Tankred Dorst was born on December 19, 1925, in Oberlind near Sonneberg in Thuringia. His father was an engineer and manufacturer. As a teenager, Dorst became fascinated with the theater and dreamed of becoming a theater dramaturge. In 1942, as a seventeen-year-old high school student, he was drafted into the army. He was taken prisoner of war and placed in various English and American camps in Belgium, Great Britain, and the United States. Released in 1947, he finished his interrupted high school studies (Abitur) in 1950 and then studied literature, art history, and drama at the Universities of Bamberg and Munich, without getting a degree. After 1952, he resided in Munich.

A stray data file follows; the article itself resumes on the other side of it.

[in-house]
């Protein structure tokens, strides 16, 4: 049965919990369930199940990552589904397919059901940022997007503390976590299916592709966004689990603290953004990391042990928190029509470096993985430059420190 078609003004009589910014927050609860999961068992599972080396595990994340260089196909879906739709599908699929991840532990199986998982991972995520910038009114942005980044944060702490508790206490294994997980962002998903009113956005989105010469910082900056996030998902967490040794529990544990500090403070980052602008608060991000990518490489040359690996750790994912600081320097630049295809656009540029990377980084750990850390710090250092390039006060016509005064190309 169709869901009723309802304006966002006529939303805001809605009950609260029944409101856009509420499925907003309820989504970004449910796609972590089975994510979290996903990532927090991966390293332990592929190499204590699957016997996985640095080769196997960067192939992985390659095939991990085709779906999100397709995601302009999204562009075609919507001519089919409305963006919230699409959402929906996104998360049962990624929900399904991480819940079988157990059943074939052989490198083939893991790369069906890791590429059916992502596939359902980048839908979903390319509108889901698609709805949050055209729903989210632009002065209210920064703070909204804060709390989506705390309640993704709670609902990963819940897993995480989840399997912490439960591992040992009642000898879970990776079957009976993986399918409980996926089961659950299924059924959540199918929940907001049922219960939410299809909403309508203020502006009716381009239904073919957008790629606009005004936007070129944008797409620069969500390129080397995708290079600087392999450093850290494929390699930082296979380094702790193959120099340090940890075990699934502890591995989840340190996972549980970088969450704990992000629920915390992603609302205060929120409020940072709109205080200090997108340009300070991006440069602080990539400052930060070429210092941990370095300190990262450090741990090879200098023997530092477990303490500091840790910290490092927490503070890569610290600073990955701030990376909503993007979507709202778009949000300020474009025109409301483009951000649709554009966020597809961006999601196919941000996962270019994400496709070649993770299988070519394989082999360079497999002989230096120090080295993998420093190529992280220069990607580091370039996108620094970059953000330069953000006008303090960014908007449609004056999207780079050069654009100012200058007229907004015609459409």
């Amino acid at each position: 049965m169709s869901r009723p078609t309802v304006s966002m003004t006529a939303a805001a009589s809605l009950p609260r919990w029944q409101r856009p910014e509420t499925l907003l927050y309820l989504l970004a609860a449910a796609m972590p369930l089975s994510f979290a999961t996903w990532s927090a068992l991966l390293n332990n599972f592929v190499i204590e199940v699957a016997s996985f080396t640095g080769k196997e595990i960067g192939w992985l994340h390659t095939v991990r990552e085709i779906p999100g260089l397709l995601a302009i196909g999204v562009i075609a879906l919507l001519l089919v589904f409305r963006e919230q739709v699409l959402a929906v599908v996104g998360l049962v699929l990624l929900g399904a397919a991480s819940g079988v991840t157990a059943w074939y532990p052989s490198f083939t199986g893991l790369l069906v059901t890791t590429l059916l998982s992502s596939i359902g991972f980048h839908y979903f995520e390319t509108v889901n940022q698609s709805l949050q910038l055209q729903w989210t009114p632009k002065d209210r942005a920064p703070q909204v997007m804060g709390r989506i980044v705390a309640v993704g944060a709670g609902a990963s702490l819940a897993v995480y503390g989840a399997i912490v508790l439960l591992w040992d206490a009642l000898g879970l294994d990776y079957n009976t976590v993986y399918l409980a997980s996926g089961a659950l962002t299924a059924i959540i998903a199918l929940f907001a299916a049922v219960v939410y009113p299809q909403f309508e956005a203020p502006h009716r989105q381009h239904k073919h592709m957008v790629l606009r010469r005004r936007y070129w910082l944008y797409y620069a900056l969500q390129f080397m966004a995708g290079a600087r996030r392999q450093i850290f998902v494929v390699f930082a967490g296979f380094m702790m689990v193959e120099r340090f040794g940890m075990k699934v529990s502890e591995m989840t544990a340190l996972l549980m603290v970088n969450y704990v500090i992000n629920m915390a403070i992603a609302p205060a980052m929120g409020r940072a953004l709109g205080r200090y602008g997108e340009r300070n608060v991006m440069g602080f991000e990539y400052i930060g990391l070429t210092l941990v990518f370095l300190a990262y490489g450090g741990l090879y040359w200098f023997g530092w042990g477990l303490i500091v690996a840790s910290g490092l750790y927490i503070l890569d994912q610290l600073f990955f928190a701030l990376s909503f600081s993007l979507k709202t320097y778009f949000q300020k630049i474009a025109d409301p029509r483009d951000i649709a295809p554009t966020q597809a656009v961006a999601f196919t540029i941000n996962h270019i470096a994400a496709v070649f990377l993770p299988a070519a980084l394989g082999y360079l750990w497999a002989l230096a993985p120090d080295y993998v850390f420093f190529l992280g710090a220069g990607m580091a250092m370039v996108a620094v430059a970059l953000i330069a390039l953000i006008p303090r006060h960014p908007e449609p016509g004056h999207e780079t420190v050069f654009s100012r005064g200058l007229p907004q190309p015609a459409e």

Dorst went through his theater apprenticeship while working with a students’ puppet theater (Das kleine Spiel, the little play) in Schwabing, a bohemian section in Munich. He detailed his experiences there in a collection of essays, Geheimnis der Marionette (1957; the secret of the puppet), and in Auf kleiner Bühne: Versuche mit Marionetten (1959; on a small stage: experiments with puppets).
Soon, however, Dorst was acclaimed as a new talent in the German postwar theater, first gaining attention through a prize given by the city of Mannheim for his draft of Gesellschaft im Herbst and then by having the play produced almost simultaneously in several German theaters. Even more successful were his one-act plays: Freedom for Clemens, The Curve, and Great Tirade at the Town-Wall, all three performed in more than 150 theaters as well as translated into various languages. His new versions of some old plays (Ludwig Tieck’s Der gestiefelte Kater, 1797, pr. 1844; Puss-in-Boots, 1913-1914) and legends such as the old French love story of Aucassin and...
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